The primary difference between Ayurveda and Western allopathic medicine is essential to understand. Western allopathic medicine currently tends to focus on symptomatology and disease. It primarily uses drugs and surgery to rid the body of pathogens or diseased tissue. Many lives have been saved by this approach. In fact, surgery is encompassed by Ayurveda. However, drugs, because of their toxicity, often weaken the body. Ayurveda does not focus on disease. Instead, Ayurveda maintains that all life must be supported by energy in balance. When minimal stress and energy flow within a person is balanced, the body’s natural defence systems will be robust and more easily defend against disease. It must be emphasized that Ayurveda is not a substitute for Western allopathic medicine. Many instances exist when the disease process and acute conditions can best be treated with drugs or surgery. Ayurveda can be used with Western medicine to make a person more robust and less likely to be afflicted with disease and/or to rebuild the body after being treated with drugs or surgery. We all have times when we don’t feel well and recognize that we’re out of balance. Sometimes, we go to the doctor only to be told nothing is wrong. What is occurring is that this imbalance has yet to become recognizable as a disease. Yet, it is severe enough to make us notice our discomfort. We may wonder whether it is just our imagination. We may also consider alternative measures and actively seek balance in our body, mind, and consciousness.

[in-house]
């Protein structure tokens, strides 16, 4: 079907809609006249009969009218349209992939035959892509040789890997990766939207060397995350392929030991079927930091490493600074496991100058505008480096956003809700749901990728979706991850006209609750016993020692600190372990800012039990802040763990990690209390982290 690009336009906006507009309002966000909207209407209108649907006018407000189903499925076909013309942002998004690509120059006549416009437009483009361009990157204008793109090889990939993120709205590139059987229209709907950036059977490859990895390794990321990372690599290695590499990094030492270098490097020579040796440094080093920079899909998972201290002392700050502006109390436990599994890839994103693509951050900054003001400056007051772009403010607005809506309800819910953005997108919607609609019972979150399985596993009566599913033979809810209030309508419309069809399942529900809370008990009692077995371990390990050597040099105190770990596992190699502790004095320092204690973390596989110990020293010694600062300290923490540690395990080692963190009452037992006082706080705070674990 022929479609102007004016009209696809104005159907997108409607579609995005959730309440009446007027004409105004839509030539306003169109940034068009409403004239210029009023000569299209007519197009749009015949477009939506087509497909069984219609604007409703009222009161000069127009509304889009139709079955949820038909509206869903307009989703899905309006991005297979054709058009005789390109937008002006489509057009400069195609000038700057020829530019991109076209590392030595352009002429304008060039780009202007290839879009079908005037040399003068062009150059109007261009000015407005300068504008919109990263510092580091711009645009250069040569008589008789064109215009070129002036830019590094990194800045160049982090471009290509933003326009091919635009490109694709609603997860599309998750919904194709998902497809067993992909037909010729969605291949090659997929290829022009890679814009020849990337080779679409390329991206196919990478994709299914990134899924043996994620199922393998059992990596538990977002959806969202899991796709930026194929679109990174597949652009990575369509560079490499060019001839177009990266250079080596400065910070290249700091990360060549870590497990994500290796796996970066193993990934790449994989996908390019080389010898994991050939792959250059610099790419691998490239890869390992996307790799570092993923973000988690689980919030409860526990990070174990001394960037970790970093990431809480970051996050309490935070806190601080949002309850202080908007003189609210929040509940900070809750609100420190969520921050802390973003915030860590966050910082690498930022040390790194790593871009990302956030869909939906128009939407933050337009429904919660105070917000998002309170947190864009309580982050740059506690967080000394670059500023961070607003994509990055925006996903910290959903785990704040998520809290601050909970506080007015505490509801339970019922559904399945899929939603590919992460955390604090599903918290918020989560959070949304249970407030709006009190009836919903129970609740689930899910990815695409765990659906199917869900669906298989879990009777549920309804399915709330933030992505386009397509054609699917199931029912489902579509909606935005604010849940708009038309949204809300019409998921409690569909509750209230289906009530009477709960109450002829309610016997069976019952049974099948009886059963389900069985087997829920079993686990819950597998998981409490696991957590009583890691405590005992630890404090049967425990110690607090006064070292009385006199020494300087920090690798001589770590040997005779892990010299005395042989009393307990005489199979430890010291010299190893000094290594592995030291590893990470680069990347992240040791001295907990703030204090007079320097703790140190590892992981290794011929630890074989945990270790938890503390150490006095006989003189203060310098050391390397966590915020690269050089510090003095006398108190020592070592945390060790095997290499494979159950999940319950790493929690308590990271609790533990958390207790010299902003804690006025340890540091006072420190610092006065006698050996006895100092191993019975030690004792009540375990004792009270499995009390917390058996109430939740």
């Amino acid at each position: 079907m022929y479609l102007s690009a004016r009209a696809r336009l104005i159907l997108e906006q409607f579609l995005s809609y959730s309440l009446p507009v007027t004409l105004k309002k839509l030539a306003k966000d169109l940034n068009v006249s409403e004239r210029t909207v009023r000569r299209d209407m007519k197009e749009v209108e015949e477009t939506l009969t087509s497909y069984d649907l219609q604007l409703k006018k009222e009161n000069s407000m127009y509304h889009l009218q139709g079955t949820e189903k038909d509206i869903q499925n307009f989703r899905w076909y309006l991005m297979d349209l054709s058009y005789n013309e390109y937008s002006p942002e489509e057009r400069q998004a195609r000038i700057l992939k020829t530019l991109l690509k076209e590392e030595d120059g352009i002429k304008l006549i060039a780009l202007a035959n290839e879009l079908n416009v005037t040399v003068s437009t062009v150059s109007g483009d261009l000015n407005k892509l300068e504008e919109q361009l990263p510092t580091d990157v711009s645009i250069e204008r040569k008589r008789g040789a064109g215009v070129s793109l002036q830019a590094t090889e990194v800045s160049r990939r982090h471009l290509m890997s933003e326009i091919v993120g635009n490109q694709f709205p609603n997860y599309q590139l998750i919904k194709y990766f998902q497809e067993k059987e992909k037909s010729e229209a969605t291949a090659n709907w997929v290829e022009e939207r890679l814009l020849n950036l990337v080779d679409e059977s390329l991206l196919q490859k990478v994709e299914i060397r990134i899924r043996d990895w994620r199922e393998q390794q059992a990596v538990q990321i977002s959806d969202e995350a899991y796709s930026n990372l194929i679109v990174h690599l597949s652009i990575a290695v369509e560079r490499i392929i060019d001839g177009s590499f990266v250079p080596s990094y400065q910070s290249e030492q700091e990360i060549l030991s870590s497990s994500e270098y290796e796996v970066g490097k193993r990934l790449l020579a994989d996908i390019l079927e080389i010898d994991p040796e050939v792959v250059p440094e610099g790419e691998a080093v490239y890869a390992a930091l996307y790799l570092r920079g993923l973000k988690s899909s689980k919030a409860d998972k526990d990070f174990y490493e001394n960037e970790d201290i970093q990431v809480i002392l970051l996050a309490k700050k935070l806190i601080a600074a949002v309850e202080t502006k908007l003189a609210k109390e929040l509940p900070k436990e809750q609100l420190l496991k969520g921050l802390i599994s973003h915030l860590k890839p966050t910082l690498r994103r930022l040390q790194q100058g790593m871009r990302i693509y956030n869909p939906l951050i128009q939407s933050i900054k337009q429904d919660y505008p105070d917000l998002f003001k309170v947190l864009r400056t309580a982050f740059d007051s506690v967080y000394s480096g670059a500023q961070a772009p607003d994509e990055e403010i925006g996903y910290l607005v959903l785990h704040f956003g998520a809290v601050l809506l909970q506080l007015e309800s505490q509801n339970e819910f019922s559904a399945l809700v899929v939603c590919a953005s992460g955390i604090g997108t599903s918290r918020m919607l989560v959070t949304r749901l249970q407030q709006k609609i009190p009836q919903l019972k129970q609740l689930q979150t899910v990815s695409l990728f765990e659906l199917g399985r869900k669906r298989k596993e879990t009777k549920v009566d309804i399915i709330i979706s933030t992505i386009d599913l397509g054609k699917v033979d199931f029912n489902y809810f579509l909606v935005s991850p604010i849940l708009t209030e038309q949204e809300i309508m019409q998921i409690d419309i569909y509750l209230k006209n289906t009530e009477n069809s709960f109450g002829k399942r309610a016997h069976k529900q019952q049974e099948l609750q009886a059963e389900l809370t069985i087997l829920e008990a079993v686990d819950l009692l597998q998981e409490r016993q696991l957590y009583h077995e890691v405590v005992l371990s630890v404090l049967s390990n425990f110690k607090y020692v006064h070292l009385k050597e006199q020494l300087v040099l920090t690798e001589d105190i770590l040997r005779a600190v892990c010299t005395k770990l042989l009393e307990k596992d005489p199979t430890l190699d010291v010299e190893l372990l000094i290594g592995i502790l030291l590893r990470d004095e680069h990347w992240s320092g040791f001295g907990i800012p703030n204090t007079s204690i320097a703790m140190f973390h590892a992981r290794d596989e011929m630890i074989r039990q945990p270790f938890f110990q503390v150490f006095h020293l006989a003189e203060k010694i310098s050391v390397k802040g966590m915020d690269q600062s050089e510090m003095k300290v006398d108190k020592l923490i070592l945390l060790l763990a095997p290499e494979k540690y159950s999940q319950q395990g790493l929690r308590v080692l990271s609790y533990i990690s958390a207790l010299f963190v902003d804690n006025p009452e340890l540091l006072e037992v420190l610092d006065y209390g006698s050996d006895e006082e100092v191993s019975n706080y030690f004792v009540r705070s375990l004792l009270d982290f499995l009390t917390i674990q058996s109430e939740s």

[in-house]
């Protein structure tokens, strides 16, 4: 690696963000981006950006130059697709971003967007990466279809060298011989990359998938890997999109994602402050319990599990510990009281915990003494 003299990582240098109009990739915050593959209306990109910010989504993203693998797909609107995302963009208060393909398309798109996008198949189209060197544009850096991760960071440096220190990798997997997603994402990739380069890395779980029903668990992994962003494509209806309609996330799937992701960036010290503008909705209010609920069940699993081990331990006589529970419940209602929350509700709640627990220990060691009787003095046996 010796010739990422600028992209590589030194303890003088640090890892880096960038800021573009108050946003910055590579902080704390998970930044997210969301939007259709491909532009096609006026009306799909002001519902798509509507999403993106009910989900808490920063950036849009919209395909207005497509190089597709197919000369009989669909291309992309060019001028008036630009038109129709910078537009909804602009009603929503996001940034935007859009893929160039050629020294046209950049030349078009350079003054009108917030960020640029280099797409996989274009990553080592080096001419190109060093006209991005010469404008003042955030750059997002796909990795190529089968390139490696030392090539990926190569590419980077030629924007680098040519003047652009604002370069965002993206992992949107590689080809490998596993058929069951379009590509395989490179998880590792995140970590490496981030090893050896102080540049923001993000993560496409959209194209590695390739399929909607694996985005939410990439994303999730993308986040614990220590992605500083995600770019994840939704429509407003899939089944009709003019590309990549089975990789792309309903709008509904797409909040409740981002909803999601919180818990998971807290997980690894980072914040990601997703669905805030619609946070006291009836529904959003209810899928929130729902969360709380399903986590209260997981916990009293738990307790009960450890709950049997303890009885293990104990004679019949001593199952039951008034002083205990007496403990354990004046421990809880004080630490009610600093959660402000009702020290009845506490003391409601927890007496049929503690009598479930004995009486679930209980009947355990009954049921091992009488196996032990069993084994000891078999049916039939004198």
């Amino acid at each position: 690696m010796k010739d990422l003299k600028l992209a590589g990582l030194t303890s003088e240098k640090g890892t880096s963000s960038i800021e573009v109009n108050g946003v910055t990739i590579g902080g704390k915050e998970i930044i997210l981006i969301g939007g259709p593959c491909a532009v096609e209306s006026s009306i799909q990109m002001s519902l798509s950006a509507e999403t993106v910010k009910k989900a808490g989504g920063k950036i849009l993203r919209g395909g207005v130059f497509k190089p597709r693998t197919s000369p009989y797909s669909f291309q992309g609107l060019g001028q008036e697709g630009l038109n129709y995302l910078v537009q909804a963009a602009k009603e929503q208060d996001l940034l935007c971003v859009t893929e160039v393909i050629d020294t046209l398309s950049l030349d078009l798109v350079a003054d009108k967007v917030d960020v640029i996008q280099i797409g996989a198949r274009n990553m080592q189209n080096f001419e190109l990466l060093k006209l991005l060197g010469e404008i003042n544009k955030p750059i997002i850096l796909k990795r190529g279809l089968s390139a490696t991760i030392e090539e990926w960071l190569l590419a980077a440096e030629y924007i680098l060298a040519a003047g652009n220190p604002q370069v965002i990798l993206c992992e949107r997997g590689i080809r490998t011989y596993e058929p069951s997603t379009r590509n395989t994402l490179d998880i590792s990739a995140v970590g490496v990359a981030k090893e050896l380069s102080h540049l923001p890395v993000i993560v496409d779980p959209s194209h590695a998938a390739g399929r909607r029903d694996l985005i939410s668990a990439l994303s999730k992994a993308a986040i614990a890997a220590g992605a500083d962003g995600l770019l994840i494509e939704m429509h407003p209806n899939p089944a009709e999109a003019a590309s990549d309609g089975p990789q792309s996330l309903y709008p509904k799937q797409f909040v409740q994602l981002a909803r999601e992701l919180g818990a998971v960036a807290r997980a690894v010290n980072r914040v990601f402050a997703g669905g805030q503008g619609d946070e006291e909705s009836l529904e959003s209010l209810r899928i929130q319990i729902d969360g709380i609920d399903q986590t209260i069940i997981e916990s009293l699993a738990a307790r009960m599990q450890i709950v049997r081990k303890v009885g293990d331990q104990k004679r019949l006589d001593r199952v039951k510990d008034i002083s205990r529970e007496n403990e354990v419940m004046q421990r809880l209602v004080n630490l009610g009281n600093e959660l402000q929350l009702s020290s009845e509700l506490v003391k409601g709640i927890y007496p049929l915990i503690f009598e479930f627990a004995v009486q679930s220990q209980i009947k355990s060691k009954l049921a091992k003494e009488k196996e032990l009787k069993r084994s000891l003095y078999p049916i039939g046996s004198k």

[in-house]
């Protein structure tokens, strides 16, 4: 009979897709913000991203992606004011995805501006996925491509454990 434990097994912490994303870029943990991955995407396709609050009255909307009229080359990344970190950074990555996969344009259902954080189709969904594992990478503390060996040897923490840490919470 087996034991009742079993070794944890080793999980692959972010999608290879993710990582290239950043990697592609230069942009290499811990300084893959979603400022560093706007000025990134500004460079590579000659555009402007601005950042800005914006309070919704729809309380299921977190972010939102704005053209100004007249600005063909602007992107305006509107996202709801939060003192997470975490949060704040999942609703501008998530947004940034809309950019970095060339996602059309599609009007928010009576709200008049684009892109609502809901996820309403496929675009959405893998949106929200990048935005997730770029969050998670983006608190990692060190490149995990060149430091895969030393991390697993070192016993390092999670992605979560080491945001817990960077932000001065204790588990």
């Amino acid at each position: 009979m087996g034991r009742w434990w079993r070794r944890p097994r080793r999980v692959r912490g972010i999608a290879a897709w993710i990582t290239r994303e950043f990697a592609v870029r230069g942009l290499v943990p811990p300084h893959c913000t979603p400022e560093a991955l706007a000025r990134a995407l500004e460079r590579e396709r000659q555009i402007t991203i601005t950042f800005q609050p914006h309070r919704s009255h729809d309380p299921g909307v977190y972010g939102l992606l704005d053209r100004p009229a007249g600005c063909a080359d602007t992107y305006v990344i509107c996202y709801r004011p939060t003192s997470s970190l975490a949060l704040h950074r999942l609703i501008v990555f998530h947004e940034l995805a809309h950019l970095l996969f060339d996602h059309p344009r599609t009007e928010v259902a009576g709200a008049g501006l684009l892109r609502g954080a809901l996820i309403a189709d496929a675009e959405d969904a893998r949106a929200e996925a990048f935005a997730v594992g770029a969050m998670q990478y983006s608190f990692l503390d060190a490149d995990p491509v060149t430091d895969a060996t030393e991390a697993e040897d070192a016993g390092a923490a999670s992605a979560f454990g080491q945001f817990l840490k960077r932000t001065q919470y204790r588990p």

Though many Ayurvedic clinics are worldwide, I recommend travelling to India to the cradle of the science in Kerala. I stayed at Somatheeram – the World’s First Ayurveda Village with a Resort Ambiance in the beautiful Kovalam Beach. This award-winning Ayurveda Hospital is set in a tropical garden and is in a prime beachfront location. You can benefit from traditional Ayurvedic therapy and yoga in a blissfully peaceful environment. Somatheeram is the world’s first Ayurveda hospital set in a resort ambience to provide Ayurveda treatments/programmes for persons/patients worldwide. It is located at Chowara Beach, with over 15 acres of greenery on a hillock 9 km south of the famous Kovalam Beach, Trivandrum, Kerala, India. The special Ayurveda treatments and packages offered include Rejuvenation therapy, Panchakarma / Detoxification / Body purification, Slimming, Stress management, Anti-Aging, Beauty care, and various Clinical treatments for cure.

Ayurveda is the soul and essence of Somatheeram, which has traditionally provided Ayurvedic treatment for over 30 years and has rightfully earned the name ‘The Ayurveda People’. My stay was blissful, and I felt wholly invigorated and in harmony. What more can one ask?